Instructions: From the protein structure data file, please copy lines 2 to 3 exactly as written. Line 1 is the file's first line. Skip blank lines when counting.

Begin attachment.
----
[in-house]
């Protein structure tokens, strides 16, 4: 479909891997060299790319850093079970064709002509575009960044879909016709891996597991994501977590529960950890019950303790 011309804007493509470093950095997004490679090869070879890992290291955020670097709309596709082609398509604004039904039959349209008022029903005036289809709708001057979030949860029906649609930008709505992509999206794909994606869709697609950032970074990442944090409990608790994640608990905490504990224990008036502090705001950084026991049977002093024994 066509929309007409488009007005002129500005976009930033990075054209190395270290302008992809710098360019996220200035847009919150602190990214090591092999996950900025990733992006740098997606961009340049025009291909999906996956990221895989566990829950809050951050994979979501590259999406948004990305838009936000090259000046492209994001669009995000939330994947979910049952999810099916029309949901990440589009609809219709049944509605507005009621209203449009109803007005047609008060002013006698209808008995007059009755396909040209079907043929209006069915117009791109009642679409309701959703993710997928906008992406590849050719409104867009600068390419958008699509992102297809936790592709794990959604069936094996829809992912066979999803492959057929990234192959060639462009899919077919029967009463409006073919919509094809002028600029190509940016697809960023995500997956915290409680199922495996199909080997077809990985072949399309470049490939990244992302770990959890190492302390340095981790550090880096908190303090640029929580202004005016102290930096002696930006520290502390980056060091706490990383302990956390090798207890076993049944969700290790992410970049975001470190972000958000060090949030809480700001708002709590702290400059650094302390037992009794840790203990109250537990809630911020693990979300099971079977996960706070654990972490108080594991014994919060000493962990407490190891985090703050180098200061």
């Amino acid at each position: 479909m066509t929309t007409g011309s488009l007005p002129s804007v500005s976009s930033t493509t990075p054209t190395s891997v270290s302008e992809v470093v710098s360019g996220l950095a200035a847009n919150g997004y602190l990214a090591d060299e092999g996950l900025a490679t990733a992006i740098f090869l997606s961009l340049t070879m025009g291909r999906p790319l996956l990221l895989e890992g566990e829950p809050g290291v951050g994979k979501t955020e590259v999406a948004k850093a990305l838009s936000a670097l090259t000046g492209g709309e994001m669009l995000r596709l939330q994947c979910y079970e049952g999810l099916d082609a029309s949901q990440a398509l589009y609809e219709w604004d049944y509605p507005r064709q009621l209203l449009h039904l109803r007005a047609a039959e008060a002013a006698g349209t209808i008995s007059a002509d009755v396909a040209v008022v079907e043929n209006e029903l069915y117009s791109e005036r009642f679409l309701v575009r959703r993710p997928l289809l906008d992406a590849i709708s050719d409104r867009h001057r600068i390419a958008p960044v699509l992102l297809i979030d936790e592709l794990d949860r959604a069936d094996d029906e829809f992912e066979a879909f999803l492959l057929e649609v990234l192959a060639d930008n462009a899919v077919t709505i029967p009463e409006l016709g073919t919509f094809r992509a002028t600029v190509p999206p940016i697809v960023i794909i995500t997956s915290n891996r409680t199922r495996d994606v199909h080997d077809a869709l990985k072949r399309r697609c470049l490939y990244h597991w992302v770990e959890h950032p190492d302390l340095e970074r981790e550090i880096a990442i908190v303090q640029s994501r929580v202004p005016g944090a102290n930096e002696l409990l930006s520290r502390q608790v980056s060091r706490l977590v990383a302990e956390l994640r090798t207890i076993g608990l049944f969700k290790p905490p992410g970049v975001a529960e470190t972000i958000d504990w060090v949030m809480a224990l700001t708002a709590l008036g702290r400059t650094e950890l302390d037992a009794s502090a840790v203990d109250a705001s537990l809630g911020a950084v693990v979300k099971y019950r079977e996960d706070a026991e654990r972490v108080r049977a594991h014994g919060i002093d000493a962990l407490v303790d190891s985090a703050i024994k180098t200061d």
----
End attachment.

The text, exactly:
């Protein structure tokens, strides 16, 4: 479909891997060299790319850093079970064709002509575009960044879909016709891996597991994501977590529960950890019950303790 011309804007493509470093950095997004490679090869070879890992290291955020670097709309596709082609398509604004039904039959349209008022029903005036289809709708001057979030949860029906649609930008709505992509999206794909994606869709697609950032970074990442944090409990608790994640608990905490504990224990008036502090705001950084026991049977002093024994 066509929309007409488009007005002129500005976009930033990075054209190395270290302008992809710098360019996220200035847009919150602190990214090591092999996950900025990733992006740098997606961009340049025009291909999906996956990221895989566990829950809050951050994979979501590259999406948004990305838009936000090259000046492209994001669009995000939330994947979910049952999810099916029309949901990440589009609809219709049944509605507005009621209203449009109803007005047609008060002013006698209808008995007059009755396909040209079907043929209006069915117009791109009642679409309701959703993710997928906008992406590849050719409104867009600068390419958008699509992102297809936790592709794990959604069936094996829809992912066979999803492959057929990234192959060639462009899919077919029967009463409006073919919509094809002028600029190509940016697809960023995500997956915290409680199922495996199909080997077809990985072949399309470049490939990244992302770990959890190492302390340095981790550090880096908190303090640029929580202004005016102290930096002696930006520290502390980056060091706490990383302990956390090798207890076993049944969700290790992410970049975001470190972000958000060090949030809480700001708002709590702290400059650094302390037992009794840790203990109250537990809630911020693990979300099971079977996960706070654990972490108080594991014994919060000493962990407490190891985090703050180098200061």
């Amino acid at each position: 479909m066509t929309t007409g011309s488009l007005p002129s804007v500005s976009s930033t493509t990075p054209t190395s891997v270290s302008e992809v470093v710098s360019g996220l950095a200035a847009n919150g997004y602190l990214a090591d060299e092999g996950l900025a490679t990733a992006i740098f090869l997606s961009l340049t070879m025009g291909r999906p790319l996956l990221l895989e890992g566990e829950p809050g290291v951050g994979k979501t955020e590259v999406a948004k850093a990305l838009s936000a670097l090259t000046g492209g709309e994001m669009l995000r596709l939330q994947c979910y079970e049952g999810l099916d082609a029309s949901q990440a398509l589009y609809e219709w604004d049944y509605p507005r064709q009621l209203l449009h039904l109803r007005a047609a039959e008060a002013a006698g349209t209808i008995s007059a002509d009755v396909a040209v008022v079907e043929n209006e029903l069915y117009s791109e005036r009642f679409l309701v575009r959703r993710p997928l289809l906008d992406a590849i709708s050719d409104r867009h001057r600068i390419a958008p960044v699509l992102l297809i979030d936790e592709l794990d949860r959604a069936d094996d029906e829809f992912e066979a879909f999803l492959l057929e649609v990234l192959a060639d930008n462009a899919v077919t709505i029967p009463e409006l016709g073919t919509f094809r992509a002028t600029v190509p999206p940016i697809v960023i794909i995500t997956s915290n891996r409680t199922r495996d994606v199909h080997d077809a869709l990985k072949r399309r697609c470049l490939y990244h597991w992302v770990e959890h950032p190492d302390l340095e970074r981790e550090i880096a990442i908190v303090q640029s994501r929580v202004p005016g944090a102290n930096e002696l409990l930006s520290r502390q608790v980056s060091r706490l977590v990383a302990e956390l994640r090798t207890i076993g608990l049944f969700k290790p905490p992410g970049v975001a529960e470190t972000i958000d504990w060090v949030m809480a224990l700001t708002a709590l008036g702290r400059t650094e950890l302390d037992a009794s502090a840790v203990d109250a705001s537990l809630g911020a950084v693990v979300k099971y019950r079977e996960d706070a026991e654990r972490v108080r049977a594991h014994g919060i002093d000493a962990l407490v303790d190891s985090a703050i024994k180098t200061d």